A total solar eclipse will sweep across 14 states on Monday, August 21, costing employers $694 million and taking its place among special events such as the NCAA Men’s Basketball Tournament that most disrupt the workplace.
The findings were published by Chicago-based outplacement and executive coaching firm Challenger, Gray & Christmas and based on an analysis of Bureau of Labor Statistics (BLS).
A solar eclipse occurs when the moon passes between the sun and the earth, fully or partially blocking the sun. Monday’s event will be the first of its kind in the continental U.S. since 1979.
The eclipse will happen in the middle of the workday, to the consternation of many employers. Challenger Gray estimates that workers will need about 20 minutes to gather their viewing equipment and find a place to watch the two- to two-and-a-half-minute total solar eclipse event.
According to the most recent BLS American Time Use Survey in 2016, 82.8% of employed people worked on an average weekday. Additionally, according to the most recent data on flexible schedules from the BLS taken in 2004, 14.8% of the employed worked a shift other than a day shift.
Given average hourly wage data and the number of full-time employed workers age 16 and above, the cost to employers could reach almost $700 million nationally.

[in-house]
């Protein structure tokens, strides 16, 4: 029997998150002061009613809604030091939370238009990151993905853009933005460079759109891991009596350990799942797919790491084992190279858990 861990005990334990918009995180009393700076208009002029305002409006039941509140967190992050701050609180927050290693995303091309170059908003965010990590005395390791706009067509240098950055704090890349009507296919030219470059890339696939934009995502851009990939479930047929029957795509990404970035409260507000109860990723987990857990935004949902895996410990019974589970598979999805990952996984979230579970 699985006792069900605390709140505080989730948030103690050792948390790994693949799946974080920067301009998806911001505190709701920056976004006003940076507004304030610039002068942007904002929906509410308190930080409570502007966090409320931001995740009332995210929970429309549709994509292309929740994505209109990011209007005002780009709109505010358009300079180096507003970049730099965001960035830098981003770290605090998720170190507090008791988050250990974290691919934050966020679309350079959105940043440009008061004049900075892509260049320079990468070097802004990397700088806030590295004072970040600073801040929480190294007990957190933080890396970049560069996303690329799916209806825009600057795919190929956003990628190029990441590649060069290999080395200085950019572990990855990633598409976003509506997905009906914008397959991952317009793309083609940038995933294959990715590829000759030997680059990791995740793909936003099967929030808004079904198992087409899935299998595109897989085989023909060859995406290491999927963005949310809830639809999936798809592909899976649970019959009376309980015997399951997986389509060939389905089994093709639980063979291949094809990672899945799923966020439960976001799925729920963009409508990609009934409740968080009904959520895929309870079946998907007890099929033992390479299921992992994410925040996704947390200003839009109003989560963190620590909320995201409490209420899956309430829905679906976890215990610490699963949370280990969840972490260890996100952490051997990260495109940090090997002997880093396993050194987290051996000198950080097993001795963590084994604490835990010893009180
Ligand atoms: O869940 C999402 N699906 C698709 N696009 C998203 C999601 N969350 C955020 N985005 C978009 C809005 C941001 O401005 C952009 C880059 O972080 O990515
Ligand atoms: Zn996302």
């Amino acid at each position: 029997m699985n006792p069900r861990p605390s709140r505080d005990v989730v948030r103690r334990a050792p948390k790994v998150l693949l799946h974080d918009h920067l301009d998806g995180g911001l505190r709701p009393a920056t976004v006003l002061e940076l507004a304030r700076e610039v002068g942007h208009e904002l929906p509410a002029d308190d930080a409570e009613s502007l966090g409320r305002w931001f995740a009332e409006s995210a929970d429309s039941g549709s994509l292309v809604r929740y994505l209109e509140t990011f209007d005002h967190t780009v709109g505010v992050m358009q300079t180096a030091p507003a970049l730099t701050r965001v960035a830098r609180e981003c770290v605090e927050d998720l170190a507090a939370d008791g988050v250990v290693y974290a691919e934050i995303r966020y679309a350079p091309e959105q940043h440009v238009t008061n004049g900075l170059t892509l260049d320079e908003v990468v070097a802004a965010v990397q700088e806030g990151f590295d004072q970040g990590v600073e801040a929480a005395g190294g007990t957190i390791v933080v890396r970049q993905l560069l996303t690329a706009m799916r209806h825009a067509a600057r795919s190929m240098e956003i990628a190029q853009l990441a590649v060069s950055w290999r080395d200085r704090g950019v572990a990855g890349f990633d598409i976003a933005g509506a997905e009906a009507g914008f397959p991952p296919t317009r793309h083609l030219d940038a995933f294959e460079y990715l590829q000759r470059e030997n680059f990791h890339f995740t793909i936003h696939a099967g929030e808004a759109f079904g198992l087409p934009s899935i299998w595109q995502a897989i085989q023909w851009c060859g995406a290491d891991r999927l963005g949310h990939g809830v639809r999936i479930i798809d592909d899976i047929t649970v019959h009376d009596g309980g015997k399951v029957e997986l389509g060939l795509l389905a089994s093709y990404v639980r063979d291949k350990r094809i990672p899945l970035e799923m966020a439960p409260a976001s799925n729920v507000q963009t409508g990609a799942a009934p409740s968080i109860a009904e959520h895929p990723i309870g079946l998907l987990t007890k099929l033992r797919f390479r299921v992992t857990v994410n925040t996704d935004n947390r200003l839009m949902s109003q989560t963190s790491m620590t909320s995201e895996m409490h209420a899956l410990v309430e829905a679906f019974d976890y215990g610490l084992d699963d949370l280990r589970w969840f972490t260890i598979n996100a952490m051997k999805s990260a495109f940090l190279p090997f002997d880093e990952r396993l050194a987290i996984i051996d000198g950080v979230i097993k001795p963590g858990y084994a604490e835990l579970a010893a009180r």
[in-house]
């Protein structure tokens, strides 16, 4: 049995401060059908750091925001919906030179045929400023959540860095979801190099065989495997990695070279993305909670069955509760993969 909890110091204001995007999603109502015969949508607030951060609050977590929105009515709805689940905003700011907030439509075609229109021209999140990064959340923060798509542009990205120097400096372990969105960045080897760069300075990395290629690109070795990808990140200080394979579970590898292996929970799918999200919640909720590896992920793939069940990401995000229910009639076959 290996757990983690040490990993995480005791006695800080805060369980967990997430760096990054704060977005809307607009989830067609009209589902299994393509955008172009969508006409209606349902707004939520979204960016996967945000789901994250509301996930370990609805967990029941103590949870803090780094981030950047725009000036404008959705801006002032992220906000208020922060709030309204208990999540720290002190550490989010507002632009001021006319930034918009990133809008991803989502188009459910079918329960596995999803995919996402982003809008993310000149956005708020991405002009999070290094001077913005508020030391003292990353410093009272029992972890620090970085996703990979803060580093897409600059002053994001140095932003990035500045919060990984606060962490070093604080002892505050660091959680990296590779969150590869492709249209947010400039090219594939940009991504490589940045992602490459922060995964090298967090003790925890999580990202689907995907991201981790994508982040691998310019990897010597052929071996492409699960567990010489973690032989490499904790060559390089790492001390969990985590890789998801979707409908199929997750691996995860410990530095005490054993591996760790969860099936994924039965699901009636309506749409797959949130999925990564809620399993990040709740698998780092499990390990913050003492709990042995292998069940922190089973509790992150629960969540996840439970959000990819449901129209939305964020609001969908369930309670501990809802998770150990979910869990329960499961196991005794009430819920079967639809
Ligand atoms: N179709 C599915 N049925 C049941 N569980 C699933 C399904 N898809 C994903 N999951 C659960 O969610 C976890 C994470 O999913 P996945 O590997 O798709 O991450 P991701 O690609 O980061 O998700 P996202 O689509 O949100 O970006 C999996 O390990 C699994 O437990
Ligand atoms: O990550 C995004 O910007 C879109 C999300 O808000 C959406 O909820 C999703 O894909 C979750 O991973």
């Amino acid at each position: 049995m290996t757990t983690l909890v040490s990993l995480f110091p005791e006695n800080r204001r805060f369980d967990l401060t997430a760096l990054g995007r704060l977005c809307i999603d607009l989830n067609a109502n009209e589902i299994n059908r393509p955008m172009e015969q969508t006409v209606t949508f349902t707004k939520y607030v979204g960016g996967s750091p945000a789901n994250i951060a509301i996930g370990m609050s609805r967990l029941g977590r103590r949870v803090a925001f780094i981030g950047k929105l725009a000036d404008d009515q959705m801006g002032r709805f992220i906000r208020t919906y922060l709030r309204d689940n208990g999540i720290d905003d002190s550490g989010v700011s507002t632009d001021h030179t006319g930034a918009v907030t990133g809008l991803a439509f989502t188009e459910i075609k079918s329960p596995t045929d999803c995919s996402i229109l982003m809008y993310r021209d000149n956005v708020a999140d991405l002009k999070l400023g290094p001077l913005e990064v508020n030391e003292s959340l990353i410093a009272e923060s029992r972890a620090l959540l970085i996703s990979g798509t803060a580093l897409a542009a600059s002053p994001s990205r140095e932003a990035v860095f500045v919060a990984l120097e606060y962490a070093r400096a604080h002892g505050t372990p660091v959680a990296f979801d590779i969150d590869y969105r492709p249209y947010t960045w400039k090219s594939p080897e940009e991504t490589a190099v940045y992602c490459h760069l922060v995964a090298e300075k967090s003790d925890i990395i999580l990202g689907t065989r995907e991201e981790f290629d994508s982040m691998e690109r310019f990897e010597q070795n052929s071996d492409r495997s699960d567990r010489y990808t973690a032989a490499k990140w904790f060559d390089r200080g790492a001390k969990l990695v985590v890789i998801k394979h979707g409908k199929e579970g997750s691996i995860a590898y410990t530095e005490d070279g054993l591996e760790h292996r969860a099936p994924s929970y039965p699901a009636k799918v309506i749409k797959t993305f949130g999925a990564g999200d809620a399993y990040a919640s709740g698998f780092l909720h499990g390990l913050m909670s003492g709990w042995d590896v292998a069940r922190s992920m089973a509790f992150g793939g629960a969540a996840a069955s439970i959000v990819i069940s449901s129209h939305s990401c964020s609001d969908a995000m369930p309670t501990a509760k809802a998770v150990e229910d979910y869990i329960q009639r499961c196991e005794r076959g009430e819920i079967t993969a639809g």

The cost to states and metropolitan areas directly in the path of the eclipse — starting in Oregon and ending in South Carolina — where traffic is expected to increase substantially, could see almost $200 million in lost productivity combined.
“Since this is happening over the lunch hours, the financial impact is minimal,” said Andrew Challenger, vice president of Challenger Gray. “It’s going to be pretty difficult to get people to keep working when the solar eclipse is happening, and preventing employees from viewing it will probably do more to harm morale than to increase productivity.”
By the Numbers
- 87,307,940: Estimated number of workers who will be at work during the eclipse.
- $7.95: Cost of 20 minutes of unproductive time per worker due to the eclipse based on the average hourly wage of $23.86.
- 123,761,000: Full-time workers age 16 and over, according to the BLS Current Population Survey 2016.
- 14.8%: Percentage of workers who work a shift other than the day shift, including evening, night, irregular shifts or rotating shifts, according to the BLS data on flexible and night shifts in 2004.
- 82.8%: Percentage of employees who work on an average weekday, according to the BLS American Time Use Survey 2016.